Datafolha interviewed 3,758 people across Brazil on June 6-7 and said the poll had a margin error of 2 percentage points.
During his flight to Brazil, Francis also expressed concern about the elderly, saying older people should not be isolated or "thrown away ... as if they had nothing to offer us."
"A people has a future if it goes forward with bridges: with the young people having the strength to bring it forward and the elderly because they have the wisdom of life," the pope said. The elderly have "the wisdom of history, the wisdom of a nation, the wisdom of a family, and we need this."
Francis has spoken often of the need for humility in the church, and he kept to that message Monday; the pope carried his own black hand luggage as he boarded a special Alitalia flight from Rome.
"Every pope is different, and Pope Francis is showing himself to be extremely charismatic, with a language that is simple and direct," Sao Paulo Cardinal Odilo Scherer said.
Playing out alongside the papal visit is political unrest in Brazil, where widespread anti-government protests that began last month have continued and are expected to occur outside Rio's Guanabara Palace, the seat of state power where Francis is to meet with President Dilma Rousseff on Monday evening.
With the exception of gay rights groups and others angered by the church's doctrine against abortion and same-sex marriages, the target of most protesters won't be Francis but the government and political corruption. The pontiff is said to support Brazilians peacefully taking to the streets, and when he was a cardinal in Buenos Aires he didn't shy from conflict with Argentina's leaders as he railed against corruption.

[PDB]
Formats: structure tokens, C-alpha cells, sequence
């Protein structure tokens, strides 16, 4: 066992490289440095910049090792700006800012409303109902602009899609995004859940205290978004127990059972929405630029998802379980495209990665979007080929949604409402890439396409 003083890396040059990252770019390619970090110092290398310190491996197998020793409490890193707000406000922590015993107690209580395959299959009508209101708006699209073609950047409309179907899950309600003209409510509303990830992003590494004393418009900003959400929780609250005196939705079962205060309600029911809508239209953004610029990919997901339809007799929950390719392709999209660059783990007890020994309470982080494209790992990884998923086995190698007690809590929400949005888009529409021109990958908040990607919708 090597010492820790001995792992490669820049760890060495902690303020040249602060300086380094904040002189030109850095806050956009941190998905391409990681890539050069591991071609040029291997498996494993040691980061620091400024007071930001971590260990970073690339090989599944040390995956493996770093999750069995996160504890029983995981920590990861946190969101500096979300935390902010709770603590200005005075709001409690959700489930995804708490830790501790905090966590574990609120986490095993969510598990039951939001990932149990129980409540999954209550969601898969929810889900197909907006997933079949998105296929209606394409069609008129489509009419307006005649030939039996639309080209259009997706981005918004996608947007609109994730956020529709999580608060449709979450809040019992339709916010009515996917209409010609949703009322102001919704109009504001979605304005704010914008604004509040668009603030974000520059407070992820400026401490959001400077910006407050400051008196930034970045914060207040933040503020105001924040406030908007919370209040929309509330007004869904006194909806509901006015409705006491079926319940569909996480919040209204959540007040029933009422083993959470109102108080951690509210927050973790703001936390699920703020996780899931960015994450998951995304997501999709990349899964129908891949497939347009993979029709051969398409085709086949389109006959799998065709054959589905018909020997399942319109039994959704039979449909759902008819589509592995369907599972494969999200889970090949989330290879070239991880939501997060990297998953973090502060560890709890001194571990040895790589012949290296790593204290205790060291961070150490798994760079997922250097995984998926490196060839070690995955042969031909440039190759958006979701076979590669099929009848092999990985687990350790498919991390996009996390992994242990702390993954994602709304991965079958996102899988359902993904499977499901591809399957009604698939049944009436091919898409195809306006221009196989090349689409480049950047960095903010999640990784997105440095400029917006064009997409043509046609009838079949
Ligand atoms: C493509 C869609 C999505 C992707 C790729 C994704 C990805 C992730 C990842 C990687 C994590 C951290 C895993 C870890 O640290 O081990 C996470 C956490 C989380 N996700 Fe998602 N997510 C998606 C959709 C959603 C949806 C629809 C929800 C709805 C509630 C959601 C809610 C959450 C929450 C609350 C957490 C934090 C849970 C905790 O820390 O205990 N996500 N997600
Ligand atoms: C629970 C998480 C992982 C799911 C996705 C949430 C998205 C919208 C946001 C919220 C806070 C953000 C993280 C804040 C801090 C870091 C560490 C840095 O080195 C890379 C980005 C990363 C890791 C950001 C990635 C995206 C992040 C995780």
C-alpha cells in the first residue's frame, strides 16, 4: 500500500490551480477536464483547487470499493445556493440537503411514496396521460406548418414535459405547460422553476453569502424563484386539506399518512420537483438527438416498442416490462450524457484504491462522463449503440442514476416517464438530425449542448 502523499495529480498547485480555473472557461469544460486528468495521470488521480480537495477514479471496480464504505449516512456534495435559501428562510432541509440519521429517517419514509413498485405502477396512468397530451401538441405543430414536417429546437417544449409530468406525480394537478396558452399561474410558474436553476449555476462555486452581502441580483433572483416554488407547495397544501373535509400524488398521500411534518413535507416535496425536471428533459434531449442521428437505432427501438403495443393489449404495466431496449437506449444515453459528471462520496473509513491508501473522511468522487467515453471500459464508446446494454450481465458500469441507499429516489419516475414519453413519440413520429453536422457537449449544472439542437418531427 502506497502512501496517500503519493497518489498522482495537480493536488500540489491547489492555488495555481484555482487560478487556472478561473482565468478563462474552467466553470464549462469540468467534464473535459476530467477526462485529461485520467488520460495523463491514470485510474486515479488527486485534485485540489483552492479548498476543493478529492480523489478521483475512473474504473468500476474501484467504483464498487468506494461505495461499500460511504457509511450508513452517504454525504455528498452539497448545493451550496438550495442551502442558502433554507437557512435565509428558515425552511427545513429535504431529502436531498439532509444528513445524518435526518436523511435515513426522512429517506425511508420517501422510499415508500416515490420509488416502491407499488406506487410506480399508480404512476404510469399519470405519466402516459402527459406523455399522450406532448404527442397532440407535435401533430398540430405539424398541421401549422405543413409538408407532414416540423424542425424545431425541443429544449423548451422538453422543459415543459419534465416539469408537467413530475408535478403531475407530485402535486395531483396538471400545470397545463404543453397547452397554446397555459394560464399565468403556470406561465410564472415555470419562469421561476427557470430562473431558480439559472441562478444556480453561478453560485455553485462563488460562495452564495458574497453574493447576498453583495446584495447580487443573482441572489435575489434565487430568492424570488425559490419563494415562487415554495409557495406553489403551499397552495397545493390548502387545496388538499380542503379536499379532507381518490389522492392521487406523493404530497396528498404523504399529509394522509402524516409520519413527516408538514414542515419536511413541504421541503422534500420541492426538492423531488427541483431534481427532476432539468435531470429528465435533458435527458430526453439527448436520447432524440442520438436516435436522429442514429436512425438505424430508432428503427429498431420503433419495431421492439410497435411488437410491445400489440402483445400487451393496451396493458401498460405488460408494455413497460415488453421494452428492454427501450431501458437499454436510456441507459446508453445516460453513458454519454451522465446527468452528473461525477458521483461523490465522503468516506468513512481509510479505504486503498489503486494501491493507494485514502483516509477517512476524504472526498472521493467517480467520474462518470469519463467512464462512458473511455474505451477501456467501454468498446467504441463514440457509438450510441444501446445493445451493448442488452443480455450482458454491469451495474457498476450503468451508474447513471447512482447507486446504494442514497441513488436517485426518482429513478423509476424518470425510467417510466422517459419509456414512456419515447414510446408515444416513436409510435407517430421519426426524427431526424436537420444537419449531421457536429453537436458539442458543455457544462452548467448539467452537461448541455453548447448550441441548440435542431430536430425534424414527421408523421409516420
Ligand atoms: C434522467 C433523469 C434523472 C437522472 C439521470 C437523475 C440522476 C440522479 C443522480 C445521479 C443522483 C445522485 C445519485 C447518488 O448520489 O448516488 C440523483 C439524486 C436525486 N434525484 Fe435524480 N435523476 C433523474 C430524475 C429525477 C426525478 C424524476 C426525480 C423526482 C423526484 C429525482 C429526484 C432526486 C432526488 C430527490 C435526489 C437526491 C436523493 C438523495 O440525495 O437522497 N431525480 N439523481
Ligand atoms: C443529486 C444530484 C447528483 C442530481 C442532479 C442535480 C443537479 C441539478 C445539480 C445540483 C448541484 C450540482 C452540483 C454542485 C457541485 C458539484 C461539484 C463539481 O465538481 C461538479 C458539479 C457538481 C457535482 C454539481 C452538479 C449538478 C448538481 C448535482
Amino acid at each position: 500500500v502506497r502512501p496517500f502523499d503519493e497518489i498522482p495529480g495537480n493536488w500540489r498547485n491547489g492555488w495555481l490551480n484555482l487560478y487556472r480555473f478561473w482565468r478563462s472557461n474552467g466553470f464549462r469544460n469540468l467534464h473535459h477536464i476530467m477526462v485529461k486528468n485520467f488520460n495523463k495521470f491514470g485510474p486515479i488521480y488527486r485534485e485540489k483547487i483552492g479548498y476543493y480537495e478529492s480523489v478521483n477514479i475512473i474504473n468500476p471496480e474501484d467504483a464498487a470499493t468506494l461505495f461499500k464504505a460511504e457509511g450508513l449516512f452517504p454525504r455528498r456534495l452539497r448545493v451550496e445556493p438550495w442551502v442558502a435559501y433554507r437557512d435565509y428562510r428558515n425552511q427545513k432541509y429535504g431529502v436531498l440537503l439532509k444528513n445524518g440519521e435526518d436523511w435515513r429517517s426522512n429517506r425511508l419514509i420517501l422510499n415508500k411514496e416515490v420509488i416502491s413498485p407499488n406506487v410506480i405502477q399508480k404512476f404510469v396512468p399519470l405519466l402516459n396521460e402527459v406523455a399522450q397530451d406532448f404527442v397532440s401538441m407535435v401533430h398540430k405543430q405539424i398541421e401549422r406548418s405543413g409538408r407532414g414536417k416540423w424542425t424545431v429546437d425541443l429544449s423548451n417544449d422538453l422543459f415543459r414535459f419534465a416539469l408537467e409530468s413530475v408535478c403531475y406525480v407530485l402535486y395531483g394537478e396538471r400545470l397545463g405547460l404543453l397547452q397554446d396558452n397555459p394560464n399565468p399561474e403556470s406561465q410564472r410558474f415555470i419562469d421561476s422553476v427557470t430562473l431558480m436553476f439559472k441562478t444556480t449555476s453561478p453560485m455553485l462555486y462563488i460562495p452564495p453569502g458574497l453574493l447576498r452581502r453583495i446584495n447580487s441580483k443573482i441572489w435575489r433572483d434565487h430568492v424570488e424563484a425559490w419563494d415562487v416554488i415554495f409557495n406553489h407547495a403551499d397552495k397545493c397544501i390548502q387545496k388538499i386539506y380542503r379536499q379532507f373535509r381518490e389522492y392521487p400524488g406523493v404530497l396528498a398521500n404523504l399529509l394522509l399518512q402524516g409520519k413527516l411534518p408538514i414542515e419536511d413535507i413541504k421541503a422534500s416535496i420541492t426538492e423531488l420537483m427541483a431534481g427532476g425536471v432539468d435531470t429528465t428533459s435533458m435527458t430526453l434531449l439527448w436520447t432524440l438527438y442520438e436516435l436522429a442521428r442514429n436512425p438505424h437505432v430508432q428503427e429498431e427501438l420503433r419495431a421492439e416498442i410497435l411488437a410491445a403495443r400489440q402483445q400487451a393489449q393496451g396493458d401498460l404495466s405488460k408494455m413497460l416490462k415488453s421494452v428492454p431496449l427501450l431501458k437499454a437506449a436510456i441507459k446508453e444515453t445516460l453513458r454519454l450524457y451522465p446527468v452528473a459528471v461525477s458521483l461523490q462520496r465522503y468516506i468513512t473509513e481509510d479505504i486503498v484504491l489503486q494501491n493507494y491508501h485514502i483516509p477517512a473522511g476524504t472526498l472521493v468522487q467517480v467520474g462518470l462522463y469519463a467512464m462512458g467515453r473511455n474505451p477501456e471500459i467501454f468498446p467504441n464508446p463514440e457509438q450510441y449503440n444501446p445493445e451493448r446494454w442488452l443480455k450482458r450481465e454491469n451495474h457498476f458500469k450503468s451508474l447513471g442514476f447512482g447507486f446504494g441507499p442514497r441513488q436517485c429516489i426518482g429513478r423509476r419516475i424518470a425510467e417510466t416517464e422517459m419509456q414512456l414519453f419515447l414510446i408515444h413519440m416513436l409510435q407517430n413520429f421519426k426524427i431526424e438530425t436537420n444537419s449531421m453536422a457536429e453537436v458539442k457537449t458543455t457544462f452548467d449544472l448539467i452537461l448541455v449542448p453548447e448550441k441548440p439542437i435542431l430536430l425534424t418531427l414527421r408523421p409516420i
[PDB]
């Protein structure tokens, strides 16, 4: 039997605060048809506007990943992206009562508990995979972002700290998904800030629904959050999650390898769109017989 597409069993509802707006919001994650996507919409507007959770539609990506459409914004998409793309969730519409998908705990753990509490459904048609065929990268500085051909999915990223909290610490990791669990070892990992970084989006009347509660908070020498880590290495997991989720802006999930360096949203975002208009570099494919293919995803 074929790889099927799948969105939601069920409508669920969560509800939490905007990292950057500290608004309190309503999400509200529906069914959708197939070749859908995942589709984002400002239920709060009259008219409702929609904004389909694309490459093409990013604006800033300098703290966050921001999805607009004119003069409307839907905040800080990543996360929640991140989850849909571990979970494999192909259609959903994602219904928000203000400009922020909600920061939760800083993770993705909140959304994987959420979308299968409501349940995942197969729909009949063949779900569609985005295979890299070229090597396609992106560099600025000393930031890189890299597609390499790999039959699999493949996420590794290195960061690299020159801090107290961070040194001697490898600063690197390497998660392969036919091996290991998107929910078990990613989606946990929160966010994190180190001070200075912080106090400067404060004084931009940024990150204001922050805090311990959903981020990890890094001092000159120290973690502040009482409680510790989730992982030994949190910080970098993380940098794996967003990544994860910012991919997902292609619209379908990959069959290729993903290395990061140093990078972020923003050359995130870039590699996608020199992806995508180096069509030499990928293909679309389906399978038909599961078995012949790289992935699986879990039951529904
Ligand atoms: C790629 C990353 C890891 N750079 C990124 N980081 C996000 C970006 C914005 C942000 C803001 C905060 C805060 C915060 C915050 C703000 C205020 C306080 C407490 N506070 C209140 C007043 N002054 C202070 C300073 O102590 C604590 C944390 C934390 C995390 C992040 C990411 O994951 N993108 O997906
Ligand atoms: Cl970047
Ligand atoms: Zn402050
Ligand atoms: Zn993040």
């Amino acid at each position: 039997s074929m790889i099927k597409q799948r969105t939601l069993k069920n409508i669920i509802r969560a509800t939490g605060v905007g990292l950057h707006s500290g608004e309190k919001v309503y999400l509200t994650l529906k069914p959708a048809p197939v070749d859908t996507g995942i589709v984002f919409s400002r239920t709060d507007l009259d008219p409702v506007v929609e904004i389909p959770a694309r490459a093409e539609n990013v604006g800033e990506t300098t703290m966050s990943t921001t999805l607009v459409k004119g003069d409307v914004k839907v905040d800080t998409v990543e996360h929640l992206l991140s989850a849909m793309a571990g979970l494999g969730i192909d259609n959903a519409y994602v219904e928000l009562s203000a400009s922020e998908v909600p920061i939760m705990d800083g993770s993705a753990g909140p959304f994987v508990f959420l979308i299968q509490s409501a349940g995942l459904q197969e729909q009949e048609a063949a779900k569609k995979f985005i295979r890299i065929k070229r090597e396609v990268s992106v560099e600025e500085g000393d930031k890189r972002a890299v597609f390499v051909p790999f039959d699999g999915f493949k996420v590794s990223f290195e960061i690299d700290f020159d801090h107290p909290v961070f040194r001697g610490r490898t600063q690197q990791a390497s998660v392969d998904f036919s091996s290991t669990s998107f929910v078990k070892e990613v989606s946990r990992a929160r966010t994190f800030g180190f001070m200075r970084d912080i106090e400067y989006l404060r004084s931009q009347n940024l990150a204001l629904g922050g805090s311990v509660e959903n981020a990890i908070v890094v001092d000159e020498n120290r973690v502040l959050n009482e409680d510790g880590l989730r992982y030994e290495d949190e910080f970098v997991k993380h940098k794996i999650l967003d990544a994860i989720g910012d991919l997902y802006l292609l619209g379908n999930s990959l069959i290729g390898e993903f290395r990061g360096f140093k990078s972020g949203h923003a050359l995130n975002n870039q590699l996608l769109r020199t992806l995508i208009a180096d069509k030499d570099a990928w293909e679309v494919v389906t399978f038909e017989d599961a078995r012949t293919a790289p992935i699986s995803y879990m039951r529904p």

When Francis talks with Rousseff, they are likely to focus on the poor. Upon taking office, the Brazilian leader declared that eradicating extreme poverty was her top goal as president, and she has expanded a network of social welfare programs that have helped lift almost 30 million Brazilians out of poverty in the last decade.
"Unlike his predecessors, who had a theoretical understanding, Francis has a pastoral understanding honed by living and working in working-class neighborhoods of Buenos Aires," said Joseph Palacios, a sociologist at Georgetown University and former Catholic priest who has studied the church.
That's evident to Maria Nascimento, a 60-year-old Catholic living in the Varginha slum that Francis will visit this week.
"God chose wisely when he decided to send this humble man to lead the church," she said, standing in her kitchen where photos of grandchildren's baptisms were stuck to her refrigerator with magnets.
"There's going to be a huge impact on Brazil after he has come and left, after his feet have walked these streets in our slum. He's going to help the church in Brazil, the love here for him is growing so fast."
Associated Press reporter Bradley Brooks reported from Rio de Janeiro. Jenny Barchfield contributed to this report.